Interrupted Synthetic Aperture Radar (SAR)

Award Information
Agency:
Department of Defense
Amount:
$99,972.00
Program:
SBIR
Contract:
FA8650-11-M-1145
Solitcitation Year:
2010
Solicitation Number:
2010.3
Branch:
Air Force
Award Year:
2011
Phase:
Phase I
Agency Tracking Number:
F103-191-0941
Solicitation Topic Code:
AF103-191
Small Business Information
Matrix Research Inc
1300 Research Park Dr, Dayton, OH, -
Hubzone Owned:
N
Woman Owned:
N
Socially and Economically Disadvantaged:
N
Duns:
363384004
Principal Investigator
 Robert Hawley
 Executive Vice President
 (937) 427-8433
 bob.hawley@mreday.com
Business Contact
 Robert Hawley
Title: Executive Vice President
Phone: (937) 427-8433
Email: bob.hawley@mreday.com
Research Institution
 Stub
Abstract
High and ultra-high resolution Synthetic Aperture Radar (SAR) are increasingly used for surveillance. These high resolution modes require a significant coherent integration time (CIT) to achieve the high cross range resolution. Persistent surveillance sensing modes require continuous collection of SAR data. The reality of sensor resource management is that this kind of time dedicated to SAR may not be achievable. Instead the sensor must be periodically interrupted so that other functions such as air-to-air situational awareness (search, track, and track maintenance), terrain following/terrain avoidance (TF/TA), electronic attack (EA), electronic protection (EP), and communications. A further complication occurs due to the crowded spectrum which is especially true for UHF foliage penetrating radar. In these lower frequency bands there are frequent gaps in collected radar spectrum due to interference or transmit restrictions. This interrupted SAR mode results in imaging artifacts that serious degrade the performance of subsequent exploitation algorithms. This effort will explore not only the impact of varying levels of interruption on SAR exploitation but also study several techniques for mitigating the effects of interruptions. BENEFIT: This research will result in mitigation of artifacts in SAR data that seriously degrade the performance of change detection algorithms used for persistent surveillance. The approach will be immediately beneficial to low frequency foliage penetrating SAR where interference in frequency is high and large integration times are needed to achieve cross range resolution. The technique will also facilitate novel sensor resource management approach to allow multi-function sharing of an aperture. The technique not only has applications to military sensors but also commercial foliage penetrating interferometric radars used in terrain mapping applications.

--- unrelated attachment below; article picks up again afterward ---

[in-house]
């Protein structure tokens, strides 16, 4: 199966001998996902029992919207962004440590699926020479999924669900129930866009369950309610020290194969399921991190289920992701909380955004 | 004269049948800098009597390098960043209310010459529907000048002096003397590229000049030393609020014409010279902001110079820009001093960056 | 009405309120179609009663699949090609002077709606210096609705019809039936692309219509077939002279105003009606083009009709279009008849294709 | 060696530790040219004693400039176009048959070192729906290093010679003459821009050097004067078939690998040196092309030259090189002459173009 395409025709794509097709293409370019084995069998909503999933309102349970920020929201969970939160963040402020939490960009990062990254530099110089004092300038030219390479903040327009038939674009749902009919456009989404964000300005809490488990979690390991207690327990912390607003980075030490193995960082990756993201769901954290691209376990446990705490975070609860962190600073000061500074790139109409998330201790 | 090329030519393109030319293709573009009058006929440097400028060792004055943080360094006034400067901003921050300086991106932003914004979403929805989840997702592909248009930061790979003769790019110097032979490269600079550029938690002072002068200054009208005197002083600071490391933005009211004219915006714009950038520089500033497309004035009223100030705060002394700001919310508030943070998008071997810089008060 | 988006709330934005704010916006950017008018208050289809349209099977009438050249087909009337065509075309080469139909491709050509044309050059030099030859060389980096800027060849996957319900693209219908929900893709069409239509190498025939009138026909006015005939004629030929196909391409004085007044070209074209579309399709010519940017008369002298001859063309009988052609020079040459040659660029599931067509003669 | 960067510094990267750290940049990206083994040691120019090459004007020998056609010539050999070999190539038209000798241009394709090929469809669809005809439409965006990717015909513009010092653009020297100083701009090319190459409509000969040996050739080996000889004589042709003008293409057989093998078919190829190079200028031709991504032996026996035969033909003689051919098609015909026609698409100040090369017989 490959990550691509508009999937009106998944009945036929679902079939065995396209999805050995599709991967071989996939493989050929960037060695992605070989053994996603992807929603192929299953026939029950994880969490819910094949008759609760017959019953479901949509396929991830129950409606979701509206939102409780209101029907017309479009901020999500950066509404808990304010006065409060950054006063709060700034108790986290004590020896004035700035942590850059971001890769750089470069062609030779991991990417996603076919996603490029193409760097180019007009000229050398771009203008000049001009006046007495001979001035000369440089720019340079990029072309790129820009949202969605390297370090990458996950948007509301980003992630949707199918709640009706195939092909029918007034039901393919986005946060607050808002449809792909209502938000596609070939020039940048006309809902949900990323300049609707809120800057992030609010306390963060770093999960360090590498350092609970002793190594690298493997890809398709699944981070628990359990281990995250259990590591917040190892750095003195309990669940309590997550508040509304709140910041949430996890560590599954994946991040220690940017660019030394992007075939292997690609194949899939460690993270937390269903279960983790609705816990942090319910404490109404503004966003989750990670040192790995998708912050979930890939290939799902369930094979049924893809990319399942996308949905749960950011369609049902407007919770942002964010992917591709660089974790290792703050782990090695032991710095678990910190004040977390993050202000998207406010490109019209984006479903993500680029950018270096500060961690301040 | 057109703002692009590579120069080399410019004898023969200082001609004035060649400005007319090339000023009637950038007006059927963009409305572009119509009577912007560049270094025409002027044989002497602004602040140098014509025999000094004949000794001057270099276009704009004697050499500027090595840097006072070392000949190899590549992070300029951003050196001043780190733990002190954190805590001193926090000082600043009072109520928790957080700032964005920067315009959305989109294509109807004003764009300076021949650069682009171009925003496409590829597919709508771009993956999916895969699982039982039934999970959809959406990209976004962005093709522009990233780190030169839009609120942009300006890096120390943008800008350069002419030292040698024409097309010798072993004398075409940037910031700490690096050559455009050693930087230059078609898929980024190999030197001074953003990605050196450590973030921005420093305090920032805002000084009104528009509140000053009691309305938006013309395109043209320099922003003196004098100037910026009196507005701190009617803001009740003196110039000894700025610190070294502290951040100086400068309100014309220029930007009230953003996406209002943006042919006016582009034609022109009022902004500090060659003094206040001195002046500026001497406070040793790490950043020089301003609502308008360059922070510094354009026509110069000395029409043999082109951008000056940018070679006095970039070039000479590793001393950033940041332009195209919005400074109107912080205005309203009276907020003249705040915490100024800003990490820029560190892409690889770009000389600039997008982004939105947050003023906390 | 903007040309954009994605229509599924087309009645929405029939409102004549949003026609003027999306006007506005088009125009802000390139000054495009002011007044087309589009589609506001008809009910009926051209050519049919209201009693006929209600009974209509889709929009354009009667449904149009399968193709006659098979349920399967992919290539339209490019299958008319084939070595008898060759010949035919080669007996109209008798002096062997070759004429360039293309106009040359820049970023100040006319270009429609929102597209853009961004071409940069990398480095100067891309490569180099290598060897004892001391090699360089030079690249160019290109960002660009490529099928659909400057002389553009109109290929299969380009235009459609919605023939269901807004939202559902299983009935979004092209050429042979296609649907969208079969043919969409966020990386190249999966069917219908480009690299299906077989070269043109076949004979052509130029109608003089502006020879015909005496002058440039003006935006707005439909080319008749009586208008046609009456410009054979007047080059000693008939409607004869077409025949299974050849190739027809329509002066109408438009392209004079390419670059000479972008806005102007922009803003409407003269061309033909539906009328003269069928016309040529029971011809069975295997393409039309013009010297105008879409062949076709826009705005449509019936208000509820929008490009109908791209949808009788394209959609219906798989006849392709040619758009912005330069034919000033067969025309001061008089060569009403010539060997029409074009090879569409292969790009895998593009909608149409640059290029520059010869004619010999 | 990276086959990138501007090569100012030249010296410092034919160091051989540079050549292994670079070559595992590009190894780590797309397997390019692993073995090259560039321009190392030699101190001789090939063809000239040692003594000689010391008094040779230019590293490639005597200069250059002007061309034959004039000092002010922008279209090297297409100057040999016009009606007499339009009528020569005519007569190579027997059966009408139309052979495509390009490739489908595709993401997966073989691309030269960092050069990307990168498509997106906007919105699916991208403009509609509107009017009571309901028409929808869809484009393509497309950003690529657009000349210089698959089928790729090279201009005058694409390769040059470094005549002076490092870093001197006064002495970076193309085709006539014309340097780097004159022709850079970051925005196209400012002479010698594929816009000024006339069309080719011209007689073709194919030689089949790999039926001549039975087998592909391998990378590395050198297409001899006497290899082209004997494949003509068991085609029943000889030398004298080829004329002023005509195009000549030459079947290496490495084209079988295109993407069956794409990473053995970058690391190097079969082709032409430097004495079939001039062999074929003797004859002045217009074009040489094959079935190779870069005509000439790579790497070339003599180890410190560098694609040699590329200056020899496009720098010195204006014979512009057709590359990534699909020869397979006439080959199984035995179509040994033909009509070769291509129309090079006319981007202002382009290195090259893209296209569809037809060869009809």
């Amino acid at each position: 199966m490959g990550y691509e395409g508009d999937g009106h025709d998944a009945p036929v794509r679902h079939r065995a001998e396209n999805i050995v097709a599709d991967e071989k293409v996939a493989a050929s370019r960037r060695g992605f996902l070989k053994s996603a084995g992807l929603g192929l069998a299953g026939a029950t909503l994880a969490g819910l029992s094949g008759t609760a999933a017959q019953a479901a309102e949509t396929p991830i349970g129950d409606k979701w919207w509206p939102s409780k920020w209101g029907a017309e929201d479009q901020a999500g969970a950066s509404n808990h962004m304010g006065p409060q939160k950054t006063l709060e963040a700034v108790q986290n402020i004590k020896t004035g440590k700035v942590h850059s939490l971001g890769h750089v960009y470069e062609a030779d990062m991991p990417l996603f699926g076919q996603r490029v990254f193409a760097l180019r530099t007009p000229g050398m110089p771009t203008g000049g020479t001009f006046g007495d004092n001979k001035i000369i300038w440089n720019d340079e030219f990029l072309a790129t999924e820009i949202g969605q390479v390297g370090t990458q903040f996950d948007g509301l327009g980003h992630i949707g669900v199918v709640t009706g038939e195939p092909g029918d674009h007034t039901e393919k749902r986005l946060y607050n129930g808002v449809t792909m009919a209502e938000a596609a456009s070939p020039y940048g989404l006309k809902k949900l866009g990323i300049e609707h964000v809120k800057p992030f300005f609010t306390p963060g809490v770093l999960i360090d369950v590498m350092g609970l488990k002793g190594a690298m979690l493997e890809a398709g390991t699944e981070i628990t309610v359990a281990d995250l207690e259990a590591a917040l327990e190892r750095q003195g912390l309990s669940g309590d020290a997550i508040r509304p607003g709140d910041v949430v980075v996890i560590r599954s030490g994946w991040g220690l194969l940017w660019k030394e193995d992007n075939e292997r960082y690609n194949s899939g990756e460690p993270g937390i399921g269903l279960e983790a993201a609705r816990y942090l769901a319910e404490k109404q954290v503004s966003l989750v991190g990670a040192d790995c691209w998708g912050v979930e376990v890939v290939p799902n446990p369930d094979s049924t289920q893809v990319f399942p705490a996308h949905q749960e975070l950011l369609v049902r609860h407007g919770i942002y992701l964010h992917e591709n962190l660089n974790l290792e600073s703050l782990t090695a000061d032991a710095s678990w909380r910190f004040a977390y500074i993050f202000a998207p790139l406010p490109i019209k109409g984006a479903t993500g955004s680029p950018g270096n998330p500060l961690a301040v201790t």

* information listed above is at the time of submission.

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